Minimum wage and the public library

The Ontario Liberal government has introduced $15/hour minimum wage to be brought in by January 1st, 2019; by January 2018 it will be $14/hour. This is a great day for those who work for minimum wage. It has been a long time coming and I applaud it. Businesses are complaining about it being too much too fast….Hello….how do you think an employer who makes no sales/no money feels?

As the CEO of a small public library I see this as a problem. Come next summer I will be forced to pay a summer student (or two) $14/hour. I am wondering what plans the Ontario government has for funding libraries come next summer.

My budget as a small public library is fairly miniscule, and the governments funding is even more dismal. As a non-profit, public service I am not sure how I would fork out an additional almost $800 per student (for 10 weeks at 30hrs per week) if the government does not have a plan for helping libraries pay for it.

Now $800 may not sound like a lot of money, but if anything has been as stagnant as wages in Canada, it is the amount of money given to public libraries since the 1990’s.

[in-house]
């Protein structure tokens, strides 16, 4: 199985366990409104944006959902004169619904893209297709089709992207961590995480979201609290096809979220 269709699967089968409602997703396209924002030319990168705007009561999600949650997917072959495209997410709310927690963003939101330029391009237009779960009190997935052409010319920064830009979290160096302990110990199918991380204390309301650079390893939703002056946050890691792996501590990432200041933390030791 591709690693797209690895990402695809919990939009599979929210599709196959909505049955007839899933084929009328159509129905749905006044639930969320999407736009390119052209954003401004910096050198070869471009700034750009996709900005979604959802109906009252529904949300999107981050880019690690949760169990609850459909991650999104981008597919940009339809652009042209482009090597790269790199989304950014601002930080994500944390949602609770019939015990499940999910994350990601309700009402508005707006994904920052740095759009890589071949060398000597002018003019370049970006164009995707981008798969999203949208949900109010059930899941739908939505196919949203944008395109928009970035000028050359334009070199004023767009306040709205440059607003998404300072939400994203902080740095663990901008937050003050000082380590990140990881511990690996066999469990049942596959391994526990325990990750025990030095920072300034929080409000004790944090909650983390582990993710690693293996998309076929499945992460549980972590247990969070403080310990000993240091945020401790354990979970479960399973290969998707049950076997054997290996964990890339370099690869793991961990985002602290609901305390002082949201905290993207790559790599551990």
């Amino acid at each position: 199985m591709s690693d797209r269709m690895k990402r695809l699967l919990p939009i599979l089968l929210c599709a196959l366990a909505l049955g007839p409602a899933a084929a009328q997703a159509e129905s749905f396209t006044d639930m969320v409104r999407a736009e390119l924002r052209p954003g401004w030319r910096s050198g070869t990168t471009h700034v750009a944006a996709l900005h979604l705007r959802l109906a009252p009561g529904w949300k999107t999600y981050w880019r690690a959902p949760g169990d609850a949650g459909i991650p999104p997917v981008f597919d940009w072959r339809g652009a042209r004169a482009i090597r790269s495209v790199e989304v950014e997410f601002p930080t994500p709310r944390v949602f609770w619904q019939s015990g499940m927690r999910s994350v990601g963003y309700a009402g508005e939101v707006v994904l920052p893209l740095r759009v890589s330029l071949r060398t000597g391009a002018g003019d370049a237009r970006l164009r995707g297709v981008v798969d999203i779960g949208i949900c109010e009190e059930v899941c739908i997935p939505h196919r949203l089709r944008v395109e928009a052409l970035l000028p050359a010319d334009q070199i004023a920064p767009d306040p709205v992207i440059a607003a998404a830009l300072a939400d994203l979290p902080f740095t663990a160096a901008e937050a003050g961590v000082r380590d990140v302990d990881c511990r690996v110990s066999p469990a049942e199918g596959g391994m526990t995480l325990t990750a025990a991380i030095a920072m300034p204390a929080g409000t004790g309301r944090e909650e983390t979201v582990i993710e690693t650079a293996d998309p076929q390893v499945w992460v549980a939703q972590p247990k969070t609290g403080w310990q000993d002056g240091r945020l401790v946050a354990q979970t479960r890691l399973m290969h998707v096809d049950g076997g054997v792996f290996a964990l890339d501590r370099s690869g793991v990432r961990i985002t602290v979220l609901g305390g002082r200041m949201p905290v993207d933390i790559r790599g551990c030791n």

Smaller municipalities such as mine won’t/can’t put forward any more additional money, and the provincial government has given out the same amount of money to libraries since 1995/1996, after cutting it in half the previous year.

I hear all the doom and gloom from employers about not being able to pay more, I for one am leaning more towards the employees right to a living wage, but as a public service employer I can’t just raise prices…I don’t have prices. Our only income raised by us is through fines/fees and fundraising (make up only 10% of my budget). There is only so much people will pay for fines and photo copy/fax fees; fundraising for a library is only for special purposes; I can fund-raise for a new shelf, but not just in general because we need money for the budget.

I think this increase should have happened at the start of this governments term and raised a dollar a year over four years, instead of $3.70 in 18 months. Businesses can raise prices, and make money..not-for profit services such as public libraries do not have that luxury.

What’s a librarian to do?


1 thought on “Minimum wage and the public library

  1. Matt Thomas

    I think the only thing you can do is to make the best argument for increased funding from the municipality and to plan for having to make do with fewer (or no) student workers. But don’t stay quiet about the issue. Managers and those with wages in their budgets should have seen this inevitability. Your idea about the minimum wage being increased slowly over time is a great one but those people should have been advocating for it a long time ago.


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